“When Fathers Ruled” is not only an interesting book regarding the historic protestant view of marriage; it’s an essential work for understanding the Reformation in its context, as seeking to restore the biblical view of marriage, family life, and the discipleship of the household. I encourage you to get a copy here and check it out for yourself. I think you’ll find it beneficial in various ways.

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In Praise of Manly Pastors

I recently had a post about some men—mainly pastors—I would recommend other men follow. That prompted the question: Why is masculinity important in a pastor?

Well, there’s a larger theological discussion to be had here. Masculinity is important because excellence is important, and virtue (moral excellence) in a man—of which elders are to be exemplary—is necessarily masculine. Masculinity is important in a pastor because pastoral ministry is, by nature, agonistic, combative, confrontational. It takes courage, grit, fortitude, perseverance.

(Note the header image e.g.—John Calvin barring the Libertines from the Lord’s Table.)

But the simple reason I wanted to point out a few men to be aware of is because, on the practical level, men want to find pastors whom they can follow into battle. It’s that simple. If you’re a wife reading this, you need to understand that while the children’s ministry may be the most important aspect to you for finding a good church, for your husband it will be having a pastor they would follow into battle. They may not consciously word it that way. Perhaps it’s not even the best way to word it. But wives, you should want to go to a church where your husband respects the pastor. The programs, fellowship, coffee, and “atmosphere” may be terrific; but if your husband does not respect your pastor as a man, he won’t last long.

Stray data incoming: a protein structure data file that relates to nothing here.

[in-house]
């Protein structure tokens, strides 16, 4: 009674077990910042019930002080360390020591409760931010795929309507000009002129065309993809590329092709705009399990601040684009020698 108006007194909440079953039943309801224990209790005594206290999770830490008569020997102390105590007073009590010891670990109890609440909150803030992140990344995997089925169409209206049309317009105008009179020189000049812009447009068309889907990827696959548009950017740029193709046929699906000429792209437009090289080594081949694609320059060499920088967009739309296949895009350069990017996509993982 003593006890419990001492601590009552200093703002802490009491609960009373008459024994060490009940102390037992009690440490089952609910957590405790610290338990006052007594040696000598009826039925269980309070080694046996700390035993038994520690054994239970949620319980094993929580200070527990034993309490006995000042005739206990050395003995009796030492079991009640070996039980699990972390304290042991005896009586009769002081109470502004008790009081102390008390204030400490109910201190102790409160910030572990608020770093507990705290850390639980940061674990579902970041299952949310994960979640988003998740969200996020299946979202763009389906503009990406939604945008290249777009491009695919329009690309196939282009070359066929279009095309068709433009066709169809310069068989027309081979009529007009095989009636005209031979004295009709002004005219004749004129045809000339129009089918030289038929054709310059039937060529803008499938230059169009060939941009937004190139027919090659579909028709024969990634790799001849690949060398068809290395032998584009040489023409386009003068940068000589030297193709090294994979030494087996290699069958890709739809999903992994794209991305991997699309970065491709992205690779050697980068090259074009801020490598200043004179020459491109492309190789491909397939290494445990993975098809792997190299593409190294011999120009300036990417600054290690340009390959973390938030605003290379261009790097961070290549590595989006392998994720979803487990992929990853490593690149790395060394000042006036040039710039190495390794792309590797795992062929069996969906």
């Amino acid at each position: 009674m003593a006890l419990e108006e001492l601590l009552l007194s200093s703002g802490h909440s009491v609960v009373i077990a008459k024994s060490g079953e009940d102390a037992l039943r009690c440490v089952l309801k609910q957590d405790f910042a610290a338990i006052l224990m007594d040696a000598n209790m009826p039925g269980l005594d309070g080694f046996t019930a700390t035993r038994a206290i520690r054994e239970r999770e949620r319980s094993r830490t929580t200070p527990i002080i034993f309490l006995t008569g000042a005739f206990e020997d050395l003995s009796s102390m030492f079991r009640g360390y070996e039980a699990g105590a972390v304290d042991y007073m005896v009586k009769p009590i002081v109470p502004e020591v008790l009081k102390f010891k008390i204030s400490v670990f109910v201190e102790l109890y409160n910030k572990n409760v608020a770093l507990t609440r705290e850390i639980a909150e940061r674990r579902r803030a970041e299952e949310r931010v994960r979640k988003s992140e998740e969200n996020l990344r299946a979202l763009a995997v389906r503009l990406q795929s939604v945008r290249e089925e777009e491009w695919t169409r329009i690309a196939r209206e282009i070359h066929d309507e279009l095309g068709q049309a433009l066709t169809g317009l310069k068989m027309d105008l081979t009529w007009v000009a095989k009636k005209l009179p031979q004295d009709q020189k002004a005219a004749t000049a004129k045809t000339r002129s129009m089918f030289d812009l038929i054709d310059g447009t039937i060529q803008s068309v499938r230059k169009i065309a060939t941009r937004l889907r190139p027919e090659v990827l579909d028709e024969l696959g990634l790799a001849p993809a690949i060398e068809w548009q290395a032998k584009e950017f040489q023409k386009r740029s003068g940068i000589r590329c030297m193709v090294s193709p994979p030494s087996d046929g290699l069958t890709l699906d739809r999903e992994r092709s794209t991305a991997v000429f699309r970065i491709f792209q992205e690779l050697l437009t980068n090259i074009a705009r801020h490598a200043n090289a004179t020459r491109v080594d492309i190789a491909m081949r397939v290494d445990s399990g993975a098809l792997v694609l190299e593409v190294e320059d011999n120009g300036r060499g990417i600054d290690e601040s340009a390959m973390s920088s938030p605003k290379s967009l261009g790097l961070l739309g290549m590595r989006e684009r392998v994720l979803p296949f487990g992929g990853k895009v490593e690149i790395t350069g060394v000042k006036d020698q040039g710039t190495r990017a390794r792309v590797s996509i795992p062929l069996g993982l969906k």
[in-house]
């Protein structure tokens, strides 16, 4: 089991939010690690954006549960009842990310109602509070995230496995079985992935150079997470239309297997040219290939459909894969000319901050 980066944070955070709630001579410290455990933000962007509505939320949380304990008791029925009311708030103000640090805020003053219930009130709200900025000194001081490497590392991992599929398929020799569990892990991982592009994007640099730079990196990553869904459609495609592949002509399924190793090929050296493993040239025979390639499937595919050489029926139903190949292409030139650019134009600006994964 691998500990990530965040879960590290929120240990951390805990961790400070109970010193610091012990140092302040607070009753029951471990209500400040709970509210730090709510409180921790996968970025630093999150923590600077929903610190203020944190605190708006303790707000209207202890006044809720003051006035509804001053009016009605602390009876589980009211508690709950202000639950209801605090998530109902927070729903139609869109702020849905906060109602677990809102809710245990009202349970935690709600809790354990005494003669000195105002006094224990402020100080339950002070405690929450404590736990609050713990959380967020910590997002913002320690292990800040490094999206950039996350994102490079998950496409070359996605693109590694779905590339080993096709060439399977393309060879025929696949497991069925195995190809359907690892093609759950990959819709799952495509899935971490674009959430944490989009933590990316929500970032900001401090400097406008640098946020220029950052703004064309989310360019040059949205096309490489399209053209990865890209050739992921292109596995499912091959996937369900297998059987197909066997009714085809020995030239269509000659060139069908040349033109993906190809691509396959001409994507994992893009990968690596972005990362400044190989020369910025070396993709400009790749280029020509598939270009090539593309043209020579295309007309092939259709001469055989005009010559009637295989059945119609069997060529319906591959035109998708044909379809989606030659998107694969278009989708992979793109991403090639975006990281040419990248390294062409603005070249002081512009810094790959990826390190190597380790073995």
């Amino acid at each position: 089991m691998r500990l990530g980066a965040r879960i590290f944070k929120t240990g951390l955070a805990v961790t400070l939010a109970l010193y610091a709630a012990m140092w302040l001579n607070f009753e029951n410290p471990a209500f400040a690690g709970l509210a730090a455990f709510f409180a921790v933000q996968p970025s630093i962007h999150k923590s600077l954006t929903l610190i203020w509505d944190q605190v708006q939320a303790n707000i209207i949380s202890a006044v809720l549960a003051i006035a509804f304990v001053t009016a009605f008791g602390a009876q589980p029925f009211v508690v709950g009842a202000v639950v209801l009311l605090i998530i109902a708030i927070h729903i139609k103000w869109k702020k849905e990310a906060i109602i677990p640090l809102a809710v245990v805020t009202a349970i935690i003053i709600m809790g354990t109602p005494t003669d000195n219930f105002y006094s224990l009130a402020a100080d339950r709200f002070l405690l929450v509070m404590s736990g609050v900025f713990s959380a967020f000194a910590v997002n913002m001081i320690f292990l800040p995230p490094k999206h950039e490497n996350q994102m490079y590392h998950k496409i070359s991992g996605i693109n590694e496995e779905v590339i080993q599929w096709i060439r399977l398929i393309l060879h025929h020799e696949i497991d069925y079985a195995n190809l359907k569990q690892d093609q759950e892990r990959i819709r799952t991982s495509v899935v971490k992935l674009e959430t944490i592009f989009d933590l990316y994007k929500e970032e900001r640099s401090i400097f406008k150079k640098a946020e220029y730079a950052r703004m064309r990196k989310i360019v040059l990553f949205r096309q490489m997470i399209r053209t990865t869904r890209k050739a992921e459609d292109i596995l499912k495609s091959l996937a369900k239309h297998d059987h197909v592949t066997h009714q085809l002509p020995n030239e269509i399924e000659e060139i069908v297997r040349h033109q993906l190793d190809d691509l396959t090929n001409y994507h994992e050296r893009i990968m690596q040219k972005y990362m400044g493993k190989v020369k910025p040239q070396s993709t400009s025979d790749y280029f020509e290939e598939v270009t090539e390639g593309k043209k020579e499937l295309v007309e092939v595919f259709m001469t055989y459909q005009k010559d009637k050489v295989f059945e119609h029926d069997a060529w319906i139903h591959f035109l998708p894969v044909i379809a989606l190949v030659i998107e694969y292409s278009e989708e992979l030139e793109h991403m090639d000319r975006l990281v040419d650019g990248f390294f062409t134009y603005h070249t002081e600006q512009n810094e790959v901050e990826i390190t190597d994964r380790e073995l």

I hope to explain that a little further soon.

The video below is a good example of the need for manly men in the pulpits of America. I don’t link to this video because I endorse Maxwell. I don’t. I disagree with much of his approach and his theological views (including, ironically, his take on masculinity). But he’s hitting a niche precisely because he is accurately pointing out the failing of modern evangelicalism when it comes to masculinity, engaging the world manfully, and, thus, retaining real men in the churches.

This is why we need men like Wilson, Baucham, Cunningham, Conn, Wiley, and others.

In this video, Voddie Baucham explains that one of the primary reasons men aren’t interested in church is because the pastor is not a man they respect and feel they can follow as their leader.

In this article, C.R. Wiley discusses how to get and keep masculine men in the church.

And when we talk about masculine pastors (or men in general), we don’t—or shouldn’t—mean the machismo and posturing that so often is presented as manhood. Alastair Roberts has some helpful thoughts on that in two articles here and here. I’ll leave you with a quote from Wilson’s Future Men. This is essential in our endeavor to not continue losing future men from the church.

Boys should be able to see masculine leadership throughout the life of the church. From the pulpit, to the session of elders, to the choir, boys should be able to see men they respect. They should not see what is too often the case—missing men or silent men just along for the ride. When men go to church simply to sit in the back, they are teaching their boys to do exactly the same thing, if that.